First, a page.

“Our community is still feeling the impacts of the COVID-19 pandemic, but the people of Dayton are resilient,” says Michelle Riley, chief executive officer of The Foodbank, Inc. “To meet elevated need last year, we expanded our direct service programs with increased service through our drive-thru, mobile farm markets and mass food distributions.”
Did you know that one in six of our neighbors in the Miami Valley struggle with hunger? “Hunger remains a problem for many working families and seniors who struggle to make ends meet,” says Riley. “Difficult decisions are being made by families each week as they choose between paying for rent, bills, medications, or paying for food.”
The Foodbank relieves hunger in the community through a network of partner agencies by acquiring and distributing food. The nonprofit organization ensures that over 100 local food pantries, soup kitchens, and emergency shelters have the food capacity to meet the nutritional needs of the neighbors they serve. Thanks to The Foodbank, over 14 million meals were distributed to community members in Montgomery, Greene and Preble counties last year.
Riley said many school children get fed at school, but go hungry over the weekend. The Foodbank delivers 1,500 weekend meal packs full of nutritious food every week to these children to supplement meals over the weekend.
Funds raised by the Dayton Daily News’ Valley Food Relief provides 50% of The Foodbank’s wholesale food budget. “These critical funds are used to purchase food for weekend meal packs and to purchase food that is delivered by our mobile food pantries,” says Riley. “Transportation is one of the largest barriers to accessing food assistance, and elderly residents specifically have trouble getting to food pantries. The Foodbank sets up farm markets and mobile food pantries where seniors live so that they can get needed food.”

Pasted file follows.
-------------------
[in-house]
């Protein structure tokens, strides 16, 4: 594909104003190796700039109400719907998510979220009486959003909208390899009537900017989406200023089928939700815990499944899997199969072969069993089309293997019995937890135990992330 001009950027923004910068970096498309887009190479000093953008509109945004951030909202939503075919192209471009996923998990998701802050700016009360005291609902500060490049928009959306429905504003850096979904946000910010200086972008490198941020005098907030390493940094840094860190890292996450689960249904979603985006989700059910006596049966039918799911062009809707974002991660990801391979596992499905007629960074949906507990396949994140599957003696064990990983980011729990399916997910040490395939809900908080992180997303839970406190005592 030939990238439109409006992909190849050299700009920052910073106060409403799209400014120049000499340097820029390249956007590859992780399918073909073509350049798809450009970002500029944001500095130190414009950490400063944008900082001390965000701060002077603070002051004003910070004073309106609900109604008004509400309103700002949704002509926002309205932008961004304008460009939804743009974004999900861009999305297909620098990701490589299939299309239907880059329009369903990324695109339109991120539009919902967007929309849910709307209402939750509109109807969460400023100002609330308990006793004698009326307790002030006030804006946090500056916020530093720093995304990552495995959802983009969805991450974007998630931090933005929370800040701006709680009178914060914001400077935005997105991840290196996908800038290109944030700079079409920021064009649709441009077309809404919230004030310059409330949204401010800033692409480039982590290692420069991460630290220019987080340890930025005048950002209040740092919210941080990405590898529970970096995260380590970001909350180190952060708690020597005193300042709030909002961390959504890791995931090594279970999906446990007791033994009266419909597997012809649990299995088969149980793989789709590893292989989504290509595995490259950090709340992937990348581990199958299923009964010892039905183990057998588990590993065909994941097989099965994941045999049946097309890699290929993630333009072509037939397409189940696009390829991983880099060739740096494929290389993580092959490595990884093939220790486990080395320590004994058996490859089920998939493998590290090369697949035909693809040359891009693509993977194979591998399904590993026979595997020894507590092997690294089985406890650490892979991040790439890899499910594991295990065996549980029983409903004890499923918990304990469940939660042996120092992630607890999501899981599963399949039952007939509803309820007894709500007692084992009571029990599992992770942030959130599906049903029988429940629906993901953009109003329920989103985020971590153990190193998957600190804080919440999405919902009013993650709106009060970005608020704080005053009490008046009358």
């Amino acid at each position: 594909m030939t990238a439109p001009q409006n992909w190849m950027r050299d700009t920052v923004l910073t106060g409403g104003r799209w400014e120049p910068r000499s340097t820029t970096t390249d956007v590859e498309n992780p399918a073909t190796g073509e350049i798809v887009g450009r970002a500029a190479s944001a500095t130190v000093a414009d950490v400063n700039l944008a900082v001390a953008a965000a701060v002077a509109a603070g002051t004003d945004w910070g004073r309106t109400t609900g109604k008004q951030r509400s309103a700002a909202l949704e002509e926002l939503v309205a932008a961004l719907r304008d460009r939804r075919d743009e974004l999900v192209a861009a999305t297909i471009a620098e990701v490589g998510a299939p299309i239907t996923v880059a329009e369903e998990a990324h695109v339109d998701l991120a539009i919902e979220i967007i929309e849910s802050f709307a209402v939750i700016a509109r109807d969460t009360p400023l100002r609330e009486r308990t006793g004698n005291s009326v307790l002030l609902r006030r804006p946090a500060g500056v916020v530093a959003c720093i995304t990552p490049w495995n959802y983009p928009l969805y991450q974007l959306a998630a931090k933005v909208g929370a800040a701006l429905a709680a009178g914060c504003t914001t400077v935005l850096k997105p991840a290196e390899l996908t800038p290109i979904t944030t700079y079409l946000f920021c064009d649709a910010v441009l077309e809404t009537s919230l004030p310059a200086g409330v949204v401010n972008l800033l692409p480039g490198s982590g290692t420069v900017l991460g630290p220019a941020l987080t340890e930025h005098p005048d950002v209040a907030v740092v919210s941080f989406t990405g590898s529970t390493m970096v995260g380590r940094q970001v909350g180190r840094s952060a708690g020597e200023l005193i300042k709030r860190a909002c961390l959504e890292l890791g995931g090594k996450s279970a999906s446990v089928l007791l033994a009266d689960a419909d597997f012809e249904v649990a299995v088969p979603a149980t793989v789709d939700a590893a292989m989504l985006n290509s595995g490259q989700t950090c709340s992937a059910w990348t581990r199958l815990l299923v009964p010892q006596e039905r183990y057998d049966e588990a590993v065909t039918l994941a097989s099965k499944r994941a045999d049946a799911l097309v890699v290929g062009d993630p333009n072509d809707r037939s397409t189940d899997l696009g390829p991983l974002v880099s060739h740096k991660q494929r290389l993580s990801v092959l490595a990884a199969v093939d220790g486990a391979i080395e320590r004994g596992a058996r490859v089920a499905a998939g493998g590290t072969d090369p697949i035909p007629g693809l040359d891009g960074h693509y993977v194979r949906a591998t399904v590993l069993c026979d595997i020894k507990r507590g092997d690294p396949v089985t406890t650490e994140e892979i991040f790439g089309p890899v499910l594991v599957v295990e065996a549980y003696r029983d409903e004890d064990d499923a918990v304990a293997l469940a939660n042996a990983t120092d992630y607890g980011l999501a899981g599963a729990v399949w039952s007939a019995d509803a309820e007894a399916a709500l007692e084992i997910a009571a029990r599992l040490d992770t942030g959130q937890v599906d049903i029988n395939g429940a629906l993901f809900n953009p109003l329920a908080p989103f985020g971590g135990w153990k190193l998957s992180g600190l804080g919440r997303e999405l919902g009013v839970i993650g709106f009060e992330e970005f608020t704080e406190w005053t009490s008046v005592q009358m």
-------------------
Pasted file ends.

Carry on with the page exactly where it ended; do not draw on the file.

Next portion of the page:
Here’s what they need: Note that food should be boxed or canned. Cooked food is not accepted.
- Peanut butter
- Hearty soups
- Canned meat
- Canned fruits and vegetables
- Spaghetti and spaghetti sauce
- Stews (beef, chicken and dumplings)
- Peanut butter and jelly
- Macaroni and cheese
- Meat/high protein group
- Canned fish
- Nuts and seeds
- Rice and beans
- Breads, cereals and pasta
- Hot and cold breakfast cereals
- Baking mixes
- Pastas and canned sauces
- Evaporated milk
- Powdered milk
- Puddings and custards
- Fruits and vegetables
- Canned juices
- Canned vegetables
Must be boxed and stored separately from all food items.
- Cat and dog dry and canned food
- Non-food household products
- Paper products — toilet, tissues and towels
- Soap — bar and liquid
Items can be dropped off from 9 a.m. to 4 p.m. Monday through Thursday at The Foodbank warehouse, 56 Armor Place. The Foodbank is located near the intersection of Washington and Germantown streets, one of two buildings on Armor Place.
Other ways to help
The Foodbank is always in need of volunteers. “We have several additional food distributions planned this summer and fall,” says Riley. “We also offer volunteer opportunities weekly in our warehouse, building food boxes, sorting food items, passing out food in our drive-thru program, and tending to our urban garden.” All opportunities can be found through the volunteer portal accessed in the website: thefoodbankdayton.org/volunteer
Financial gifts are always appreciated. You can donate by going to www.thefoodbankdayton.org/donate or by sending a check to The Foodbank, Inc., 56 Armor Place, Dayton, Ohio 45417. Phone: (937) 461-0265
MAKE A DIFFERENCE
Meredith Moss writes about Dayton-area nonprofit organizations and their specific needs. If your group has a wish list it would like to share with our readers, contact Meredith: email@example.com.
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